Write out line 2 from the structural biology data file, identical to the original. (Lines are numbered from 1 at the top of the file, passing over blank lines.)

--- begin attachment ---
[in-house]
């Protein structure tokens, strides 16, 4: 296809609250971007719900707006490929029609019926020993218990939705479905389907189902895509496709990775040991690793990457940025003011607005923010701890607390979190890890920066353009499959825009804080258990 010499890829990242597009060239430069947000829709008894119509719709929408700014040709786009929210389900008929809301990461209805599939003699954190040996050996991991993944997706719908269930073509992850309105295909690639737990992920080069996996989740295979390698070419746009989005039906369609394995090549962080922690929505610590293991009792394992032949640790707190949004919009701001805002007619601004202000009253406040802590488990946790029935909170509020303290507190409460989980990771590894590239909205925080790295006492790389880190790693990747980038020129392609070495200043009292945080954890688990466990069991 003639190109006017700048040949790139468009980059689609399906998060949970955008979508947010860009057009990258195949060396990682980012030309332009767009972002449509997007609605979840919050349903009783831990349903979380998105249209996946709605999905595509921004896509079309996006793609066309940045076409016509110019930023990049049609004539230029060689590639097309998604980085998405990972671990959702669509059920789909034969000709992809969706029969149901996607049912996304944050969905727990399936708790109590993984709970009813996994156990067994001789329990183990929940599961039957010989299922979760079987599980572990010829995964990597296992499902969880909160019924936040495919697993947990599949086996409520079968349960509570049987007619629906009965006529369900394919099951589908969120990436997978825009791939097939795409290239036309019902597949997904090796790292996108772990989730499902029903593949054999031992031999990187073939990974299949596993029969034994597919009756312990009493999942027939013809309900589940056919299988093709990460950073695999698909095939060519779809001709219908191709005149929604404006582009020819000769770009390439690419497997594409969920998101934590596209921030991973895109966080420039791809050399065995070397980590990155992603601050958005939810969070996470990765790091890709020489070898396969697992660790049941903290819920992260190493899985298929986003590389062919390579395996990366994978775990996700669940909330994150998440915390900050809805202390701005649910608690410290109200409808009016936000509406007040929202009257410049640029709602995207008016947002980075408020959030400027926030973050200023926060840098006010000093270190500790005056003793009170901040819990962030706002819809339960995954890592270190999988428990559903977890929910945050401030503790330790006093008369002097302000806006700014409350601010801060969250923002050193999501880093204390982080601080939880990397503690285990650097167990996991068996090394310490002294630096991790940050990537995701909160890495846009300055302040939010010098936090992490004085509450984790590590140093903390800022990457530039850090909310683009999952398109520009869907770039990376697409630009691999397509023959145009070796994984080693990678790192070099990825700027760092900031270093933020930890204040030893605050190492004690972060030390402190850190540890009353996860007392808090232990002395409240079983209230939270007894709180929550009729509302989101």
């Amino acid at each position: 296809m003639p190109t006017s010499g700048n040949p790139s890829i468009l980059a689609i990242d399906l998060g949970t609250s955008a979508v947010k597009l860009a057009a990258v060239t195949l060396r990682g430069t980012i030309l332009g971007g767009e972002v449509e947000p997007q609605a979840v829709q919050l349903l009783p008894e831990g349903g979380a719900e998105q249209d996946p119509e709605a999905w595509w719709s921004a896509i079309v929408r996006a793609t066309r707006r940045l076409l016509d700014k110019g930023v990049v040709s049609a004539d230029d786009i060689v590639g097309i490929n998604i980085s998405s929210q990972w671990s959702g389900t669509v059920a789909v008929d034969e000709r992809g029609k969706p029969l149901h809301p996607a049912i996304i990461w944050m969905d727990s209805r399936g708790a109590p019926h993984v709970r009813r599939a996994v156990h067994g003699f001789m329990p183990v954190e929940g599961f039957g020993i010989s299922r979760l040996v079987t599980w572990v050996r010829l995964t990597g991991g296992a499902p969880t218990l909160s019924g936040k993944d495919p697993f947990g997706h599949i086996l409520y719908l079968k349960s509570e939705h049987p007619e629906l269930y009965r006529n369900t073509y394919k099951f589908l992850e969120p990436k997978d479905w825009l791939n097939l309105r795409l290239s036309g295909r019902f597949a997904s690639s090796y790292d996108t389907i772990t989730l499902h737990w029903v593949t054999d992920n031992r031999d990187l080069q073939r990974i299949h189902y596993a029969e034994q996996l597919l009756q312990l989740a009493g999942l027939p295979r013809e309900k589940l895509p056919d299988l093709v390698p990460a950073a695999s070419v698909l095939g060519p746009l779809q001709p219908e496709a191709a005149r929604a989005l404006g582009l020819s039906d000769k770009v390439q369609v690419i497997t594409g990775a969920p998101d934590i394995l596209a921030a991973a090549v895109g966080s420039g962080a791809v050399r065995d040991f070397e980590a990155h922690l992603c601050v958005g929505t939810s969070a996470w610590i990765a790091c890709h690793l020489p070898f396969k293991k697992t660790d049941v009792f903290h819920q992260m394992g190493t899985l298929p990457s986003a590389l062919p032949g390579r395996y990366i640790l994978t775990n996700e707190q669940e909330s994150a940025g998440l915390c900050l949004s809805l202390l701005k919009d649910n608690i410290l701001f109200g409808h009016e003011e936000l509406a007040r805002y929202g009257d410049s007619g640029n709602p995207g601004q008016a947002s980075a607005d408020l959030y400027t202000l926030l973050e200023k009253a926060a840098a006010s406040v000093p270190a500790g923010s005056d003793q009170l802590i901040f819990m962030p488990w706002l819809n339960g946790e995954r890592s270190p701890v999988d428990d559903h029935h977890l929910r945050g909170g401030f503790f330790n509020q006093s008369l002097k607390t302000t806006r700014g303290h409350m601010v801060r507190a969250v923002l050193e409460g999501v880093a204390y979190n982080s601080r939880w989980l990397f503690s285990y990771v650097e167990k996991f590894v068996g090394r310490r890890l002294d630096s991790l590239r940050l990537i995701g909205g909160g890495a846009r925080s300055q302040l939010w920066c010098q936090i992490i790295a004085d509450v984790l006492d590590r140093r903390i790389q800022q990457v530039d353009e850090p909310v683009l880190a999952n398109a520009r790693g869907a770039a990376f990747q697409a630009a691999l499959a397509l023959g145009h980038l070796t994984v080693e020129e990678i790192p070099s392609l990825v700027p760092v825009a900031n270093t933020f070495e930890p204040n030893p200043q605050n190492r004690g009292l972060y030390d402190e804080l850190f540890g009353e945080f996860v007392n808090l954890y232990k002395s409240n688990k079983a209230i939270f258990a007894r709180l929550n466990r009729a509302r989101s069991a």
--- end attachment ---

């Protein structure tokens, strides 16, 4: 296809609250971007719900707006490929029609019926020993218990939705479905389907189902895509496709990775040991690793990457940025003011607005923010701890607390979190890890920066353009499959825009804080258990 010499890829990242597009060239430069947000829709008894119509719709929408700014040709786009929210389900008929809301990461209805599939003699954190040996050996991991993944997706719908269930073509992850309105295909690639737990992920080069996996989740295979390698070419746009989005039906369609394995090549962080922690929505610590293991009792394992032949640790707190949004919009701001805002007619601004202000009253406040802590488990946790029935909170509020303290507190409460989980990771590894590239909205925080790295006492790389880190790693990747980038020129392609070495200043009292945080954890688990466990069991 003639190109006017700048040949790139468009980059689609399906998060949970955008979508947010860009057009990258195949060396990682980012030309332009767009972002449509997007609605979840919050349903009783831990349903979380998105249209996946709605999905595509921004896509079309996006793609066309940045076409016509110019930023990049049609004539230029060689590639097309998604980085998405990972671990959702669509059920789909034969000709992809969706029969149901996607049912996304944050969905727990399936708790109590993984709970009813996994156990067994001789329990183990929940599961039957010989299922979760079987599980572990010829995964990597296992499902969880909160019924936040495919697993947990599949086996409520079968349960509570049987007619629906009965006529369900394919099951589908969120990436997978825009791939097939795409290239036309019902597949997904090796790292996108772990989730499902029903593949054999031992031999990187073939990974299949596993029969034994597919009756312990009493999942027939013809309900589940056919299988093709990460950073695999698909095939060519779809001709219908191709005149929604404006582009020819000769770009390439690419497997594409969920998101934590596209921030991973895109966080420039791809050399065995070397980590990155992603601050958005939810969070996470990765790091890709020489070898396969697992660790049941903290819920992260190493899985298929986003590389062919390579395996990366994978775990996700669940909330994150998440915390900050809805202390701005649910608690410290109200409808009016936000509406007040929202009257410049640029709602995207008016947002980075408020959030400027926030973050200023926060840098006010000093270190500790005056003793009170901040819990962030706002819809339960995954890592270190999988428990559903977890929910945050401030503790330790006093008369002097302000806006700014409350601010801060969250923002050193999501880093204390982080601080939880990397503690285990650097167990996991068996090394310490002294630096991790940050990537995701909160890495846009300055302040939010010098936090992490004085509450984790590590140093903390800022990457530039850090909310683009999952398109520009869907770039990376697409630009691999397509023959145009070796994984080693990678790192070099990825700027760092900031270093933020930890204040030893605050190492004690972060030390402190850190540890009353996860007392808090232990002395409240079983209230939270007894709180929550009729509302989101």